But what about that third “key benefit”? What about “dependent-based travel and transportation allowances”?
This will probably come as a shock to no one, but being in the military means moving a lot. The military is trying to save money by moving people around less but that just means a move every three years instead of every two. If a service member retires, that means they served for twenty years. Twenty divided by three is six. When service members move a family, they get reimbursed for moving expenses including a small daily food allowance for each dependent. A family also gets a larger amount of household goods moved than a single member. Imagine moving six times and only being reimbursed for half of it.
Now imagine moving six times and being told that you get no benefits and each time you move you have to find a job with health insurance. And, the resume you have to job hunt with is now full of jobs you’ve only held for two or three years before you moved… again.
Now imagine you are told your service member is being sent overseas for their next assignment. When this happened to me, we had to fill out some additional paperwork but then my sons and I got listed on my husband’s orders. Once we were on his orders we got special passports. Once our passports had arrived, we applied for and were quickly granted special visas to live in our new host country for the duration of my husband’s overseas tour. We were able to move because we are dependents. Same-sex partners of service members will not have any of these benefits. A same-sex partner will only be able to move overseas with their service member if they apply through normal channels. How easy do you think it will be for a single person with no job to go to and no family to live with (technically) to get a foreign visa?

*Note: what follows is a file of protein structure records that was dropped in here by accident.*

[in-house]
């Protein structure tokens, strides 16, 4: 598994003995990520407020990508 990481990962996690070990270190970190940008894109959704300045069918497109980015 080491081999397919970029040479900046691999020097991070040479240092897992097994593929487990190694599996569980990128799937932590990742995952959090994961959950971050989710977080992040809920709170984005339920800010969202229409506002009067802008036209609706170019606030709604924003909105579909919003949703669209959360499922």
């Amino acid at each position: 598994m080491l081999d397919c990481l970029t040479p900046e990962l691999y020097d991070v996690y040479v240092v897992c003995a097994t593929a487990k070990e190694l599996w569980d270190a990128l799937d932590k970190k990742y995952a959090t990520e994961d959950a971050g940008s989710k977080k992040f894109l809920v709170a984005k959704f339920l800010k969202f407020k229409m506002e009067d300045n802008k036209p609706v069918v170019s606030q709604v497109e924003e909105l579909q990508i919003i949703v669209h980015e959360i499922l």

There is actually some good news for same-sex partners now that DADT is on it’s way into the dustbin of history, service members will now be able to provide some benefits to their same-sex partner. Service members will be able to list their same-sex partner as the beneficiary of their life insurance and death gratuity. They will also be able to choose their same-sex partner as the first person to contact should they die, be injured or go missing along with appointing their same-sex partner as their caregiver in case of injury.
You probably noticed that none of those benefits come into play until the worst has happened. To add to that, same-sex partners will not officially be considered widow/ers and will be denied all access to the benefits that make the transition easier for gold star families such as priority in federal hiring.
Basically what it boils down to is this: gay and lesbian service members are now allowed to love and live openly but is still incredibly hard for them to maintain a long term relationship because of the structural problems involved. The single biggest problem is the Defense of Marriage Act that excludes same-sex partners from most of the benefits given to married military couples.
We have to keep fighting for full and equal marriage. Gay and lesbian service members won’t really be equal to their peers until we do. Or, as the Department of Defense’s Support Plan for Implementation states, “The national debate on same-sex marriage and partner benefits is ongoing, and the judicial and legislative landscape is in a state of flux. It is possible that, in the future, additional policy options may be available.”